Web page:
The slaying of a West Gardiner woman in 1973 and the subsequent efforts by investigators and her family members to keep the man who did it locked up will be the subject of a real crime television show airing this Thursday.

The grisly murder of 18-year-old Debra Dill went unsolved for almost 20 years.

Only in 1988 did investigators determine that, on that early September night many years earlier, Michael Boucher Sr. had beaten Dill with a hammer and left her body in the Litchfield woods. Dill had been driving home from the Lewiston Fair when her car was struck by one operated by Boucher, police later determined. He killed her after she got out of the vehicle.

Boucher was incarcerated in Connecticut for beating a woman when investigators made the connection. In 1991, he was convicted and sentenced to life in prison for Dill’s murder.

But that was just the beginning for Dill’s family members, who have fought to keep Boucher incarcerated by testifying at his parole hearings over the last 15 years.

The last hearing was in 2014, when Boucher was denied parole after Vicki Dill, one of Debra’s younger sisters, presented a petition with nearly 1,500 signatures from people who wanted Boucher to stay behind bars. At the time, various state officials also spoke out against his release.

Boucher will again be eligible to request a parole hearing in 2019.

That saga will be documented on this week’s episode of “Motives & Murders: Cracking the Case,” a show airing at 9 p.m. Thursday on Investigation Discovery, a network affiliated with the Discovery Channel. The Toronto production company Cineflix sent a crew to Maine to interview relatives of Dill and the detectives who pursued her killer.

They did not try to interview Boucher.

The current season of the show is focused on both the investigation of crimes and the families whose lives have been shaped by the murder of a loved one, according to Ron Simon, the show’s executive producer. While Dill’s story will be familiar to some in central Maine, Simon said the episode will be more targeted to a national audience unfamiliar with the details.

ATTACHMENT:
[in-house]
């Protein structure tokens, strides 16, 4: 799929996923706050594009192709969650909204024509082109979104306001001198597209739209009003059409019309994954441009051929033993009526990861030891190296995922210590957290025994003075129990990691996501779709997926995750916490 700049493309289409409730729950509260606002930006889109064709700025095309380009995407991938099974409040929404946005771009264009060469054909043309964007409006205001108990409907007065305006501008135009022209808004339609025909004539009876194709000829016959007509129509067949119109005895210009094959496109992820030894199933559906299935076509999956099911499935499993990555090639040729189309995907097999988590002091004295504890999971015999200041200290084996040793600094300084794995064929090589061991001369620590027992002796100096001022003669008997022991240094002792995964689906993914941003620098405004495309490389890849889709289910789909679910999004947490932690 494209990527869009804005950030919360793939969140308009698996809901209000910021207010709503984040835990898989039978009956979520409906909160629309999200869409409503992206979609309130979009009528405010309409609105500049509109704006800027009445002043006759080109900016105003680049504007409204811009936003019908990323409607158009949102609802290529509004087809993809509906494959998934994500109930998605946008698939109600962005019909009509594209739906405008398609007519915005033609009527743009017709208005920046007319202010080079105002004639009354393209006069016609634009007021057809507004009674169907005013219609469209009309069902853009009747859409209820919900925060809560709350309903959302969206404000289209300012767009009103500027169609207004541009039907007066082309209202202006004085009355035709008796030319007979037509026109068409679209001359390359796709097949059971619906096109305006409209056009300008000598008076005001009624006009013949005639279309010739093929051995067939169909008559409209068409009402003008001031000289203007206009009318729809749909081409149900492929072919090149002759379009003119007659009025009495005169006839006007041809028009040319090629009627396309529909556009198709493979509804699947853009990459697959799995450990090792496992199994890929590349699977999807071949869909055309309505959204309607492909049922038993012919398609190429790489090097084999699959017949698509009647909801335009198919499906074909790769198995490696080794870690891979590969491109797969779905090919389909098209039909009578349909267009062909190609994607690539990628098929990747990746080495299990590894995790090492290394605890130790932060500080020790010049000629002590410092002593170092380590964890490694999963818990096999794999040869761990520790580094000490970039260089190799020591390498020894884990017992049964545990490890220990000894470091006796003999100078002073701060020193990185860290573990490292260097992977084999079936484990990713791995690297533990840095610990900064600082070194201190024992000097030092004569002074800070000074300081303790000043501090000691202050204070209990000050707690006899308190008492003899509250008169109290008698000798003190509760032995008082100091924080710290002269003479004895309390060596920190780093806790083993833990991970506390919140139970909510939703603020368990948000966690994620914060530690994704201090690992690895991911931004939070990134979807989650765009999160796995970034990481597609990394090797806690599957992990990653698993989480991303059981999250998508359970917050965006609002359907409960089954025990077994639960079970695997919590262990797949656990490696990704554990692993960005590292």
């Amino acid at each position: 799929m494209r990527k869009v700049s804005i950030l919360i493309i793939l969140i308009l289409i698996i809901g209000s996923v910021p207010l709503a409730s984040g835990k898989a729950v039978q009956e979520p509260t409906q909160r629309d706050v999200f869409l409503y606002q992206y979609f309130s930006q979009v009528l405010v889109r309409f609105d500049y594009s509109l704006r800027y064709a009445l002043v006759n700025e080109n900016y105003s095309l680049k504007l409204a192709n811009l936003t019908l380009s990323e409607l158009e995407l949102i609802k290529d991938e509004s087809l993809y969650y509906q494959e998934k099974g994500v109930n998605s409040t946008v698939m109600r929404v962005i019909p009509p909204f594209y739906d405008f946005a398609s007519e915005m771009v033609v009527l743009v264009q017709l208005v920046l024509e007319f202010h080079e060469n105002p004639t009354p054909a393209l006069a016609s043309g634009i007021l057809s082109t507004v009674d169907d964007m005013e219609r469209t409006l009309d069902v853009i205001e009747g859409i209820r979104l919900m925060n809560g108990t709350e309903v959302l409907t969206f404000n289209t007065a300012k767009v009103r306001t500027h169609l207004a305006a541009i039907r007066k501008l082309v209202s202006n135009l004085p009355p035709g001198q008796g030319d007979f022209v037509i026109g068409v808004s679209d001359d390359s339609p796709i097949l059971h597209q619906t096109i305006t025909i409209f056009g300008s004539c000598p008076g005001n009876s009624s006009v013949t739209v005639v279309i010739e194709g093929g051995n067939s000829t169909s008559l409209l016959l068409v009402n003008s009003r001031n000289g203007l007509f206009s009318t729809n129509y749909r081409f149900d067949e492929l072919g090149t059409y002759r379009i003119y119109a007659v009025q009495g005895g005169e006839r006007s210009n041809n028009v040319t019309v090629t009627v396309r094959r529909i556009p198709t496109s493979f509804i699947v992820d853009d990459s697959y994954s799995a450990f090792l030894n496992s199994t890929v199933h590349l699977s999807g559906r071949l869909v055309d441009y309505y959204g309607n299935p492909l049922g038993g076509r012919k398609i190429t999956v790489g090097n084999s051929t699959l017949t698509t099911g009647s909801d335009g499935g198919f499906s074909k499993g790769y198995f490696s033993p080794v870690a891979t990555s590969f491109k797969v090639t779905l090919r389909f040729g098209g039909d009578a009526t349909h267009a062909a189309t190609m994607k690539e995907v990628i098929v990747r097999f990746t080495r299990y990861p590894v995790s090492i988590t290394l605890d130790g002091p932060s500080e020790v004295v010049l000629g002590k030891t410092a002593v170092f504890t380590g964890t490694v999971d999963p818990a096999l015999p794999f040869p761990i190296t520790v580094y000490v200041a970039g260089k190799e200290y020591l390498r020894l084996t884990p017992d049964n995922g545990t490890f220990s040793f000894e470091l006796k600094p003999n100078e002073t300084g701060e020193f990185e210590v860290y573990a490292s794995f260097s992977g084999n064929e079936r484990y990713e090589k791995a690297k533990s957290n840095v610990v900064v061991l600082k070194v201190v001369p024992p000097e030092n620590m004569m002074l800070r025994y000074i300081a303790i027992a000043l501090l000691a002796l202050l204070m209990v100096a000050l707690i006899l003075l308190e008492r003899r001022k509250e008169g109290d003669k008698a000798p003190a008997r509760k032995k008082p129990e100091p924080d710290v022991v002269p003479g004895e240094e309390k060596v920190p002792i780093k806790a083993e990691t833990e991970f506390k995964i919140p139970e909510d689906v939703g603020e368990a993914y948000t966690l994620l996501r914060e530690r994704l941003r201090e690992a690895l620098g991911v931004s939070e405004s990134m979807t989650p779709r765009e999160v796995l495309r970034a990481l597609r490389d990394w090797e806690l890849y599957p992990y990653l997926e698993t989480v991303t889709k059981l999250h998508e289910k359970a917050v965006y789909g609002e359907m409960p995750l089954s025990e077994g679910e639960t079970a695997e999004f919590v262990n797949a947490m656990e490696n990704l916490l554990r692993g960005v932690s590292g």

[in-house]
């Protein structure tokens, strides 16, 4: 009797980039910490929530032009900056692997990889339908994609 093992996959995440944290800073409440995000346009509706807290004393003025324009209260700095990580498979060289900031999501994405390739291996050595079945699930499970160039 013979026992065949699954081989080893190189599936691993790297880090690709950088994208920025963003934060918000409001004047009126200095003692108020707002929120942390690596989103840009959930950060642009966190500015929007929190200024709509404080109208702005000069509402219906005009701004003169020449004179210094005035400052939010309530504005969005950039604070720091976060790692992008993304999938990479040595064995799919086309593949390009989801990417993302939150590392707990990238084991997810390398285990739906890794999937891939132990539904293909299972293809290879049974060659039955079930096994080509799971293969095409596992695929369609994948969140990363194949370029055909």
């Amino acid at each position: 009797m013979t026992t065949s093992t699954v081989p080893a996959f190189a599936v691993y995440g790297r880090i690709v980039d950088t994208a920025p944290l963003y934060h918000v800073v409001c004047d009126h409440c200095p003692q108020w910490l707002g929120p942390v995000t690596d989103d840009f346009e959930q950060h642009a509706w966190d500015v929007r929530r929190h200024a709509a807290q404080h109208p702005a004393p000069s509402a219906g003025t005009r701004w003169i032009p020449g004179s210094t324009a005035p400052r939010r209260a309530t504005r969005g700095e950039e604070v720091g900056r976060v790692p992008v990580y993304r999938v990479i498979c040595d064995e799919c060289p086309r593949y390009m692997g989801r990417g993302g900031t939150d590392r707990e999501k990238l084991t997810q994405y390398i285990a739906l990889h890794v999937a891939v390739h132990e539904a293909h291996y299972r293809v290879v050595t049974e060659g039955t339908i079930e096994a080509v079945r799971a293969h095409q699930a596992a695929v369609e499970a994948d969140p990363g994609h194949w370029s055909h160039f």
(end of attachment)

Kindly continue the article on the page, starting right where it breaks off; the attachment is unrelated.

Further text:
“No one wants to feel the pain that these families have, but everyone wants to understand that there is hope if they do have a loss,” Simon said. “(Dill’s) family exemplifies how life does move on, but you never leave behind the one you lost.”

The producers interviewed Dill’s mother, Janice Kelman, and two sisters, Vicki and Cindy DiRusso — all three of whom have testified against Boucher’s release at his parole hearings.

While Boucher has written the family a letter of remorse, they still believe he could commit another attack if released from prison, according to Vicki Dill.

“He was sentenced to life in prison. We should just let him stay there,” she said.

The family agreed to do the show in part to keep memories of Debra alive and in part to give other families hope that cold cases can be solved.

“There were nice parts,” Vicki said of recalling her sister’s life during interviews. “But there were also questions that were tough and you would cry, and it was hard living that again.”

Vicki was 10 years old at the time Debra was murdered, and the show will also highlight how her parents did not discuss the murder with her and Cindy for much of their childhood. That’s another factor she hopes viewers can learn from.

“I don’t know that [my parents] understood how to deal with this. It was too difficult and too horrific. It was too much for the family to bear,” Vicki said.

For those families who are dealing with a cold case, she went on, “Don’t let it be a wedge. Talk. Stay in communication. That process is a lot better healing than going at it by yourself or wondering or guessing.”

Charles Eichacker — 621-5642

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Twitter: @ceichacker